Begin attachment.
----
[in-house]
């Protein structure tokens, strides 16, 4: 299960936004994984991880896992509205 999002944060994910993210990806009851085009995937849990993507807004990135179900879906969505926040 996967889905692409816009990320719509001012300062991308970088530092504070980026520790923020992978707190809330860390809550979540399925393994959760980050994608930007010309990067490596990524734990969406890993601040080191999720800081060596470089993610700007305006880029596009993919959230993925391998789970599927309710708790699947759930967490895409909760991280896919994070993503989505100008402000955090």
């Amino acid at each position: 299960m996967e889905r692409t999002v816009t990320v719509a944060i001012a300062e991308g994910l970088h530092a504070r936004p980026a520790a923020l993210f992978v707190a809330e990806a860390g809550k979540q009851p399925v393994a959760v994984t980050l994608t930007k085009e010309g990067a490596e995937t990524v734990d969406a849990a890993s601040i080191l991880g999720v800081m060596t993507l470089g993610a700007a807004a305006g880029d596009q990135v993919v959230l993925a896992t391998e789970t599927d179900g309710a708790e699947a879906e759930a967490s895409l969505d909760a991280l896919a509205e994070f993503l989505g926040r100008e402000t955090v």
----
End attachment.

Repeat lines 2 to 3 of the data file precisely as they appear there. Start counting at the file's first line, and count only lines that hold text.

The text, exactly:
């Protein structure tokens, strides 16, 4: 299960936004994984991880896992509205 999002944060994910993210990806009851085009995937849990993507807004990135179900879906969505926040 996967889905692409816009990320719509001012300062991308970088530092504070980026520790923020992978707190809330860390809550979540399925393994959760980050994608930007010309990067490596990524734990969406890993601040080191999720800081060596470089993610700007305006880029596009993919959230993925391998789970599927309710708790699947759930967490895409909760991280896919994070993503989505100008402000955090």
């Amino acid at each position: 299960m996967e889905r692409t999002v816009t990320v719509a944060i001012a300062e991308g994910l970088h530092a504070r936004p980026a520790a923020l993210f992978v707190a809330e990806a860390g809550k979540q009851p399925v393994a959760v994984t980050l994608t930007k085009e010309g990067a490596e995937t990524v734990d969406a849990a890993s601040i080191l991880g999720v800081m060596t993507l470089g993610a700007a807004a305006g880029d596009q990135v993919v959230l993925a896992t391998e789970t599927d179900g309710a708790e699947a879906e759930a967490s895409l969505d909760a991280l896919a509205e994070f993503l989505g926040r100008e402000t955090v």